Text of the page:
WEOS Finger Lakes Public Radio

Karen DeWitt

Karen DeWitt is Capitol Bureau Chief for New York State Public Radio, a network of 10 public radio stations in New York State. She has covered state government and politics for the network since 1990.

She is also a regular contributor to the statewide public television program about New York State government, New York Now. She appears on the reporter’s roundtable segment, and interviews newsmakers. 

Karen previously worked for WINS Radio, New York, and has written for numerous publications, including Adirondack Life and the Albany newsweekly Metroland.

She is a past recipient of the prestigious Walter T. Brown Memorial award for excellence in journalism, from the Legislative Correspondents Association, and was named Media Person of the Year for 2009 by the Women’s Press Club of New York State.

Karen is a graduate of the State University of New York at Geneseo.

2018 will be a year of criminal trials for former associates of Gov. Andrew Cuomo, as well as former leaders of the Legislature. Reform groups say they hope the lengthy court proceedings will spur lawmakers to enact some ethics reforms.

Six continuous months of corruption trials kick off on Jan. 22, when Cuomo’s former top aide Joe Percoco faces bribery charges for allegedly soliciting more than $300,000 from companies doing business with the state.

Blair Horner with the New York Public Interest Research Group said it will be a year unlike any other.

Gov. Andrew Cuomo, in his eighth State of the State speech, told lawmakers that 2018 will be the “most challenging” year, and he said they will have to fight against what he said are “threats” from the federal government. He also announced steps to combat sexual harassment and reform the state’s criminal justice system.

Cuomo told lawmakers, the state’s top judges and hundreds of others assembled inside the state convention center that 2017 “was a tough year by any measure.”

But he said “2018 may be the hardest year in modern political history.”

Gov. Andrew Cuomo delivers his State of the State address on Wednesday, kicking off a challenging year of budget deficits and re-election races.

Cuomo begins his eighth year in office facing the largest budget deficit since 2011. New York is short $4.4 billion, and there’s uncertainty over federal policies, including the overhaul of the tax code, that could leave the state with even a bigger budget hole in the future.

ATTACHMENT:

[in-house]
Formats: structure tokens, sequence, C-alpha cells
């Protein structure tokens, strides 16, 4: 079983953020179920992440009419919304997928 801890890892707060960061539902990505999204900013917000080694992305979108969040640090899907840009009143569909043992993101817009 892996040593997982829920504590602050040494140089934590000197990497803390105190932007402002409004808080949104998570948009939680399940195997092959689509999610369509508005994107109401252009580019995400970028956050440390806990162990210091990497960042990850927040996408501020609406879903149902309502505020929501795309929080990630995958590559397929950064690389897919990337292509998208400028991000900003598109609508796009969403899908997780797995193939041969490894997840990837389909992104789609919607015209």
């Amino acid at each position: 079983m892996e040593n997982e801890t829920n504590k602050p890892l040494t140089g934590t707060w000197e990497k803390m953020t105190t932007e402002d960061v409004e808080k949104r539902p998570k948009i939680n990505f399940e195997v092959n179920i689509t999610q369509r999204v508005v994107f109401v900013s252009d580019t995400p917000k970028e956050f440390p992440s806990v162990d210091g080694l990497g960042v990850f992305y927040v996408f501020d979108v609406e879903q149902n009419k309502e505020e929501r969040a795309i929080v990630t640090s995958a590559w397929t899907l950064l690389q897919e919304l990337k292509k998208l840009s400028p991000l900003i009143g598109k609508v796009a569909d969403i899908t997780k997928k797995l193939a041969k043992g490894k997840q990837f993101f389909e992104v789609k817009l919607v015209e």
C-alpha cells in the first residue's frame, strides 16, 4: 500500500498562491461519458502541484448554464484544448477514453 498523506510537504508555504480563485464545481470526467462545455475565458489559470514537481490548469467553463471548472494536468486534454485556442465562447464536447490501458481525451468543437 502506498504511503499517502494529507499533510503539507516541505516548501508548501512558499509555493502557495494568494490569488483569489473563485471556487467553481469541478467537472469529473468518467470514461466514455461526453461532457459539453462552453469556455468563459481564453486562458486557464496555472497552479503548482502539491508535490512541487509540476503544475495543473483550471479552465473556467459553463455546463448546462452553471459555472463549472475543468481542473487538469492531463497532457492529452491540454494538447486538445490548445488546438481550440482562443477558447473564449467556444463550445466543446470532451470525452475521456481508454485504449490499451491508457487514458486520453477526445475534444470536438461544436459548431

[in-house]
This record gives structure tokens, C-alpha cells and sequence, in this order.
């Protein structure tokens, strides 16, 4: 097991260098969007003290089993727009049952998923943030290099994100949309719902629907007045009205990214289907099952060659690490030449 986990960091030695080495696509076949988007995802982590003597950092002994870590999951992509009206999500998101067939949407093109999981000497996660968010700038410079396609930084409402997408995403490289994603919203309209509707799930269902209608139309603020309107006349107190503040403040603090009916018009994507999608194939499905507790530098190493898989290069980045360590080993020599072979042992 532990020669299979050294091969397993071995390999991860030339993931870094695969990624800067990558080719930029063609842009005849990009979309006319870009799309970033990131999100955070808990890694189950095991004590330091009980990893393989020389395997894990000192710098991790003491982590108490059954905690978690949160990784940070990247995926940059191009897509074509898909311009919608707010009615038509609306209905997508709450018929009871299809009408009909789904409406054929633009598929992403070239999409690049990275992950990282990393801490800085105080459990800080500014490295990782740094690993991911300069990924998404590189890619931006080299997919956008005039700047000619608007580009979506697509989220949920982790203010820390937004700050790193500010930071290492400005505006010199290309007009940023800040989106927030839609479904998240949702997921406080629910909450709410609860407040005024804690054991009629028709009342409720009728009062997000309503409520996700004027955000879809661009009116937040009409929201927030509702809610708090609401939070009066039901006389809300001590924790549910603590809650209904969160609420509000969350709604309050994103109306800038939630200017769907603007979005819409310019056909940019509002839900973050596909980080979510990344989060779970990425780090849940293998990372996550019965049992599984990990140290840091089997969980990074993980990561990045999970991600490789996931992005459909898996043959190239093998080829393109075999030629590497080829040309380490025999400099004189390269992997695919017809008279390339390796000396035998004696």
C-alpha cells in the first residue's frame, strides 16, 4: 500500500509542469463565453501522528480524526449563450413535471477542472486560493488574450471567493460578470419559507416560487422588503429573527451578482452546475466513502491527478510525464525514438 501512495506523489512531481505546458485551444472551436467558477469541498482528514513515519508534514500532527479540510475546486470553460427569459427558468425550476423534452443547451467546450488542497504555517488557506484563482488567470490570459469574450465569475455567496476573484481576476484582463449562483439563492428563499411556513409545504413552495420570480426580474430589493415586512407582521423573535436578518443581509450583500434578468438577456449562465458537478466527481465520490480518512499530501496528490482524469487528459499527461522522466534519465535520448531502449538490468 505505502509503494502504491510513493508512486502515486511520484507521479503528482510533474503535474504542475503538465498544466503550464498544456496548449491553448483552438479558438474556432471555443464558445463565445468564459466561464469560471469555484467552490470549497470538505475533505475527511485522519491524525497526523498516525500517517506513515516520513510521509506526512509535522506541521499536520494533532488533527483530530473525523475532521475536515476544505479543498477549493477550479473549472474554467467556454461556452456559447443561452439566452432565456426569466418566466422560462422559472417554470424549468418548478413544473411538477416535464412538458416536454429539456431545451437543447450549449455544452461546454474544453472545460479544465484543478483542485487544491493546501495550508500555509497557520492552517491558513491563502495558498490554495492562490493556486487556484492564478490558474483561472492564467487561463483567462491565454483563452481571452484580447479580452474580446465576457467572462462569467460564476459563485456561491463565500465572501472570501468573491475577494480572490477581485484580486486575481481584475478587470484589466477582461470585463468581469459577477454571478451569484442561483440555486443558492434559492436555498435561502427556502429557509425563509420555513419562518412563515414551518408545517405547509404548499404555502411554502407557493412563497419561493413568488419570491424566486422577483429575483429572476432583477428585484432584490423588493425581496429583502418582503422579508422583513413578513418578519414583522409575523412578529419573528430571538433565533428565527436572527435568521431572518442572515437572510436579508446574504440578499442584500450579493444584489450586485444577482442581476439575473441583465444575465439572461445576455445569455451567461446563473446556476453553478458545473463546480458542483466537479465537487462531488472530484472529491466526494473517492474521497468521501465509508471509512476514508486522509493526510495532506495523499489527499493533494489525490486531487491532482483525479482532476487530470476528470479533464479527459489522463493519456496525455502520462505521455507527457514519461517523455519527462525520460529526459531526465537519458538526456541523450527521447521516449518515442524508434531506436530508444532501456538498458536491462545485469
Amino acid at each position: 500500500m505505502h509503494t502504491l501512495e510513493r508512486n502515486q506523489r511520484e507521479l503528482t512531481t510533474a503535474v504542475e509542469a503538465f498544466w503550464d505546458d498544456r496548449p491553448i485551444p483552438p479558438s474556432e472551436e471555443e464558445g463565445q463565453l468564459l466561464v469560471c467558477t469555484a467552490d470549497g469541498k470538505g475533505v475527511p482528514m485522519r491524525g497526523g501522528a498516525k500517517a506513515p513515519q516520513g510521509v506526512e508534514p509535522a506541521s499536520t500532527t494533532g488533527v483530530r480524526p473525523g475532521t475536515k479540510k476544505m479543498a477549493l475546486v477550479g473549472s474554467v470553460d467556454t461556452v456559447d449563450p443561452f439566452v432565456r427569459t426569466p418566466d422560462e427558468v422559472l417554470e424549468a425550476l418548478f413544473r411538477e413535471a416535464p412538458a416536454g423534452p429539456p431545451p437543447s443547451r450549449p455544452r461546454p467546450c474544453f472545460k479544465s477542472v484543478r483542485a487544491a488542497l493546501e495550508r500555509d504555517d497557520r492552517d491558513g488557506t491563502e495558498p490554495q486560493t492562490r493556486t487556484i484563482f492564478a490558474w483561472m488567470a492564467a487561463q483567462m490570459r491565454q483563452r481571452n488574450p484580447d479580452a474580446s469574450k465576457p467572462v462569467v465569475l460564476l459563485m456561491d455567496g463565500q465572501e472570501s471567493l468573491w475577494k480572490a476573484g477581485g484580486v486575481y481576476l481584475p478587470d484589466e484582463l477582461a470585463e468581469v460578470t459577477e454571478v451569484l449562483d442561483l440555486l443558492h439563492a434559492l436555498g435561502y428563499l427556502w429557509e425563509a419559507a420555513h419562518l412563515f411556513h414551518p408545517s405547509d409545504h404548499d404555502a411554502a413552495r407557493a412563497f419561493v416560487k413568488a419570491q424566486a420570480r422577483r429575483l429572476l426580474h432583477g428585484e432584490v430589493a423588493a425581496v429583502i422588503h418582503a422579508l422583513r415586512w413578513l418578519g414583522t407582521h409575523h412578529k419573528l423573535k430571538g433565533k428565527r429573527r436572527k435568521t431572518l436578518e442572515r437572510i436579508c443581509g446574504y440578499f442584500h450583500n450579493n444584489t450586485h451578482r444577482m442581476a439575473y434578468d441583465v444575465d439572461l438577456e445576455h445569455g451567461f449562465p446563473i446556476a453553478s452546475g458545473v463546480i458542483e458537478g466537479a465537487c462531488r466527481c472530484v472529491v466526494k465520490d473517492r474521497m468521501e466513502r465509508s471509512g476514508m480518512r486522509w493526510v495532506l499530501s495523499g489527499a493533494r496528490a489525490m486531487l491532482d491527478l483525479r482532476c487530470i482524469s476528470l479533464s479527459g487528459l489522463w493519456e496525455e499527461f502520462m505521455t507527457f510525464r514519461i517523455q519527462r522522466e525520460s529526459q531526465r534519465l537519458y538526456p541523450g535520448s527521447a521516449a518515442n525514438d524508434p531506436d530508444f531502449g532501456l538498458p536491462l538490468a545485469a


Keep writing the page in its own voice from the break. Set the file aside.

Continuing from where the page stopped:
2018 might finally be the year that Democrats regain control of the state Senate. But they face a number of obstacles, and Republicans aren’t ready to give up any time soon.

Two feuding factions of Democrats in the Senate have agreed to reunite later next year and perhaps rule the chamber, but it can happen only if a number of events occur first.

Gov. Andrew Cuomo, under pressure from left-leaning Democrats to be a peace broker, last month called on the eight breakaway members of the Independent Democratic Conference to rejoin with the rest of the Democrats.

Governor Cuomo, responding to the end to state and local tax deductions in the federal tax law, has issued an emergency order to allow New Yorkers who owe more than $10,000 in property taxes each year to pay them early to get around the new law.   

Gov. Andrew Cuomo is proposing early voting in New York as part of his State of the State message, due out Jan. 3. But a top aide to the governor said it might be awhile before the proposals could become law and take effect.

The proposal would require each county to set up at least one early voting poll site during the 12 days leading up to Election Day. The sites would be open for five hours a day on the two weekends leading up to elections, as well as eight hours a day on weekdays.

Gov. Andrew Cuomo, who’s vowed to lead a campaign against the state’s Republican Congressional representatives in the 2018 elections, has spent the final weeks of 2017 feuding with them over their votes on the federal tax overhaul bill.

Cuomo has been saying for weeks that the overhaul would be “devastating” to New York’s finances and to many of its taxpayers, and he’s called Republican House members who support the plan “traitors” and “Benedict Arnolds.” 

The tax overhaul plan passed Tuesday in the House of Representatives is drawing a mostly negative reaction from the state’s union and business leaders.  

The president of the state’s AFL-CIO, Mario Cilento, says the measure is a gift to the wealthy and corporations, and while some union members in New York may see a temporary increase in their paychecks, it will not equal the amount that they’ll lose when they can no longer deduct their state and local taxes from their federal tax payments.

New York Gov. Andrew Cuomo, who has instituted a minimum wage increase for most workers in the state, now wants to extend that rate to tipped workers, including wait staff and car washers. That news is causing a backlash from restaurant owners and small business groups.

The current state minimum wage for tipped workers is $7.50 an hour. That’s lower than the minimum wage for non-tipped workers, which ranges from $9.70 an hour upstate in some industries to $12 an hour for fast-food workers in New York City.

With a projected multibillion-dollar deficit and looming federal changes that could cost the state billions more, the biggest obstacle in the upcoming 2018 legislative session will be balancing the state budget.

The second-highest-ranking Republican in the Senate, John DeFrancisco, said the budget will be “horrible” and the worst in at least seven years.

“I think it’s going to be very, very difficult,” DeFrancisco said. “Probably the most difficult budget year the governor has had since he’s been governor.” 

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